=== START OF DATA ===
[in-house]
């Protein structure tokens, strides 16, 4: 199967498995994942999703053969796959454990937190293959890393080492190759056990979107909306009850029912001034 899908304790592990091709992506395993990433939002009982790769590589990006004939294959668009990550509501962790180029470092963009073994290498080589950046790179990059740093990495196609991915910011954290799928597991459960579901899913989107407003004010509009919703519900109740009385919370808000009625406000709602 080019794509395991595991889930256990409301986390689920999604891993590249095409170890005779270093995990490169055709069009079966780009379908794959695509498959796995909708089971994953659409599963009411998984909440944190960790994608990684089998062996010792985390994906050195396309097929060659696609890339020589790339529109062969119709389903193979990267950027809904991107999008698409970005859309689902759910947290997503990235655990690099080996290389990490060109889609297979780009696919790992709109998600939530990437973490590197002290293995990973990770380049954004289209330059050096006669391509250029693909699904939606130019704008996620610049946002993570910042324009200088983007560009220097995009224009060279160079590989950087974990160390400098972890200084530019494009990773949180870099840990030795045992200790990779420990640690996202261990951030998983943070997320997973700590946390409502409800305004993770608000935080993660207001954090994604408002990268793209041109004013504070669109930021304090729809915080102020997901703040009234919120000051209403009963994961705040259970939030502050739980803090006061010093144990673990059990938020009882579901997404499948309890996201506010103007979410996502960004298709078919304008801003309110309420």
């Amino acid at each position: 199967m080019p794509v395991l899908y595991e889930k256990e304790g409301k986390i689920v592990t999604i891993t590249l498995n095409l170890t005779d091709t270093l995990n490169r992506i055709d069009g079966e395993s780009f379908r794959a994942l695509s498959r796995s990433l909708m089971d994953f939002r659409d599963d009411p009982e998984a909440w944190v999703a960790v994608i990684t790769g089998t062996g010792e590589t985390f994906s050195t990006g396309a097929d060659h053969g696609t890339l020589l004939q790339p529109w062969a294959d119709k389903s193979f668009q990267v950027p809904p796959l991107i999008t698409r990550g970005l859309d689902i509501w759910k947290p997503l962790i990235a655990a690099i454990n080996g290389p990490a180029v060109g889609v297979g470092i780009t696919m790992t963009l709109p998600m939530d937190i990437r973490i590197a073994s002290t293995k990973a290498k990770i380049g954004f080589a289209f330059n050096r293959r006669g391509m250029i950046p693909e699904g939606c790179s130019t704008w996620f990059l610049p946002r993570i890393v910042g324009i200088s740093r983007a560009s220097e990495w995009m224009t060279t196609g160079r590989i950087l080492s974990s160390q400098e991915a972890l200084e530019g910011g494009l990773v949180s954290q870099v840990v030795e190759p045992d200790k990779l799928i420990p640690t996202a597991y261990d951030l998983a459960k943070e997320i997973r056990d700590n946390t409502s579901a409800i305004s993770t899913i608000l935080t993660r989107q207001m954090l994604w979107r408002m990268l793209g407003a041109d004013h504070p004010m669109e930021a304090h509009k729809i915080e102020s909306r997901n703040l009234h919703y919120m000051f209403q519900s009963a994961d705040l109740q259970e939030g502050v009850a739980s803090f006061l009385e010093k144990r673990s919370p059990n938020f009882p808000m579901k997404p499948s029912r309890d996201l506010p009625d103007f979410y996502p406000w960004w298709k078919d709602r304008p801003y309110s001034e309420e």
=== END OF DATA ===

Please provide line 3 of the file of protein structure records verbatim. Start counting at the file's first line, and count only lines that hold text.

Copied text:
């Amino acid at each position: 199967m080019p794509v395991l899908y595991e889930k256990e304790g409301k986390i689920v592990t999604i891993t590249l498995n095409l170890t005779d091709t270093l995990n490169r992506i055709d069009g079966e395993s780009f379908r794959a994942l695509s498959r796995s990433l909708m089971d994953f939002r659409d599963d009411p009982e998984a909440w944190v999703a960790v994608i990684t790769g089998t062996g010792e590589t985390f994906s050195t990006g396309a097929d060659h053969g696609t890339l020589l004939q790339p529109w062969a294959d119709k389903s193979f668009q990267v950027p809904p796959l991107i999008t698409r990550g970005l859309d689902i509501w759910k947290p997503l962790i990235a655990a690099i454990n080996g290389p990490a180029v060109g889609v297979g470092i780009t696919m790992t963009l709109p998600m939530d937190i990437r973490i590197a073994s002290t293995k990973a290498k990770i380049g954004f080589a289209f330059n050096r293959r006669g391509m250029i950046p693909e699904g939606c790179s130019t704008w996620f990059l610049p946002r993570i890393v910042g324009i200088s740093r983007a560009s220097e990495w995009m224009t060279t196609g160079r590989i950087l080492s974990s160390q400098e991915a972890l200084e530019g910011g494009l990773v949180s954290q870099v840990v030795e190759p045992d200790k990779l799928i420990p640690t996202a597991y261990d951030l998983a459960k943070e997320i997973r056990d700590n946390t409502s579901a409800i305004s993770t899913i608000l935080t993660r989107q207001m954090l994604w979107r408002m990268l793209g407003a041109d004013h504070p004010m669109e930021a304090h509009k729809i915080e102020s909306r997901n703040l009234h919703y919120m000051f209403q519900s009963a994961d705040l109740q259970e939030g502050v009850a739980s803090f006061l009385e010093k144990r673990s919370p059990n938020f009882p808000m579901k997404p499948s029912r309890d996201l506010p009625d103007f979410y996502p406000w960004w298709k078919d709602r304008p801003y309110s001034e309420e």